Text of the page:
Unformatted text preview: CH 4: Basic Probability 1. Basic Concepts (A) Sample Space: The collection of all possible outcomes. (B) An Event: An event is a subset (part) of the sample space in which you are interested.
(C) Probability: number of ways in which the event occurs . . X
Probability _ total number of pouible outcomes - 7f" (eq4.1) EX] Note 1: The probability of an event is a number between 0 and 1.
Note 2: The probability of the sample space is l. (D) Some basic set notations and formulas. (l) The complement of an event A, denoted by A’ (or A) is the set of all outcomes that
are not in A. And the complement of A has probability P(A’) u 1 - P(A) (2) The union of two events A, B, denoted by (A or B), is the set of all outcomes that
are in A, B or both. (3) The intersection of two events A, B, denoted by (A and B), is the set of all outcomes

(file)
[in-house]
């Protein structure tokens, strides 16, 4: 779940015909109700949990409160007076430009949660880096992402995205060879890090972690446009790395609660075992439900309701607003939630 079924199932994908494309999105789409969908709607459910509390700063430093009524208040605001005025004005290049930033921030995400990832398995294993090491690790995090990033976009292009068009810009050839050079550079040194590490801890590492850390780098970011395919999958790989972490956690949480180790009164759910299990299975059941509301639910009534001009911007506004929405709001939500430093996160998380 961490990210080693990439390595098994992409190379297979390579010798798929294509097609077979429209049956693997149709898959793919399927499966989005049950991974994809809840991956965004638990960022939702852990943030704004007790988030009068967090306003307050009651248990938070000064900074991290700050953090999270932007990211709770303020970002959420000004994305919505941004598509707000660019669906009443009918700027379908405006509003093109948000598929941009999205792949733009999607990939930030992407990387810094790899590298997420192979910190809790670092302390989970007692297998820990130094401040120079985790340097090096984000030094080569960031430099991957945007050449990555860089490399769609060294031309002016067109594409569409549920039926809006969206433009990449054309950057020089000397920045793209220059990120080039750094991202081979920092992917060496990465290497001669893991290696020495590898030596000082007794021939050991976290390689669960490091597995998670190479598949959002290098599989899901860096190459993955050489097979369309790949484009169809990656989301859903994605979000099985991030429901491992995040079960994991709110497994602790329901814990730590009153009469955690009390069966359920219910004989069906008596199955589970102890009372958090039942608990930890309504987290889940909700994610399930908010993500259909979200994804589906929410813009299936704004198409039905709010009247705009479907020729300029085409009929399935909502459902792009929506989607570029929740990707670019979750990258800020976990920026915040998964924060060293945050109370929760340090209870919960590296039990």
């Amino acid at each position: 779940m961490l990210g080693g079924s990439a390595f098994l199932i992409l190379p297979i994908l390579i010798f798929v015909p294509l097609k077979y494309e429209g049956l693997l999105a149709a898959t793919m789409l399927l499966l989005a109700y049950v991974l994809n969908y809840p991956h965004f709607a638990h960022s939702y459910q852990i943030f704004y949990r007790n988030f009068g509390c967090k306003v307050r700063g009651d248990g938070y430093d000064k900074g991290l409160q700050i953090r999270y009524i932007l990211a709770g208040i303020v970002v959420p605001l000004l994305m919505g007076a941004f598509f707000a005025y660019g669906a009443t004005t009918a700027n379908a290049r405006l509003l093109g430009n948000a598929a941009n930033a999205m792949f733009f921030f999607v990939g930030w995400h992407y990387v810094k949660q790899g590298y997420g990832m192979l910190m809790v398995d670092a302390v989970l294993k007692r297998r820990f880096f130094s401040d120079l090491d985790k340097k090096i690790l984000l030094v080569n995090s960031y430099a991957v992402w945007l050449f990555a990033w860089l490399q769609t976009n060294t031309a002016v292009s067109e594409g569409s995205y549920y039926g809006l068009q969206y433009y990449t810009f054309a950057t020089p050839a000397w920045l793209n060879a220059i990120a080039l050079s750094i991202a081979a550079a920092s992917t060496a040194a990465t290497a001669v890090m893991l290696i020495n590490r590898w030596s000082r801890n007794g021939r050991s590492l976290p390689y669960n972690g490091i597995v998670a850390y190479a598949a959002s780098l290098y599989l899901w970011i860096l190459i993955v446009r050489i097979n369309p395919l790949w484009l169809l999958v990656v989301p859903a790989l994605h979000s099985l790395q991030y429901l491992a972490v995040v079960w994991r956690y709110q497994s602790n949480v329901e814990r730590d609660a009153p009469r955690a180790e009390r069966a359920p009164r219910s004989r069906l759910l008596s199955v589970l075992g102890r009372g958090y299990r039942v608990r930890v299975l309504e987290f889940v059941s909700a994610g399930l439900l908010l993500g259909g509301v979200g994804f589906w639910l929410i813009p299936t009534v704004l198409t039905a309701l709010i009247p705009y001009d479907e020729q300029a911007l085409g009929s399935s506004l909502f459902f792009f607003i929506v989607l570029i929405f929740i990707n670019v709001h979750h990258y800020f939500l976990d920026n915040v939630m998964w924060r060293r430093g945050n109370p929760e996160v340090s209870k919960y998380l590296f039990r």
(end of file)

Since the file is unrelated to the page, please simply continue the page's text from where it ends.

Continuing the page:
that are in A and B. Note: P(A and B) is the joint probability. (4) If the intersection (A and B) is empty (i.e. PM and B) = 0), then the two events
A, B are called mutually exclusive (disjoint). (5) The marginal probability
pm) = PM and 3,) + PM and 3,) + - -- + PM and 31:) («14-2) where 3;, Ba, - - - B1. are k mutually exclusive and collectively exhaustive (one of the
events must occur). (6) The general addition rule:
PM or B) = PM) + P(B) - PM and B). (eq4.3) ...
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- Spring '11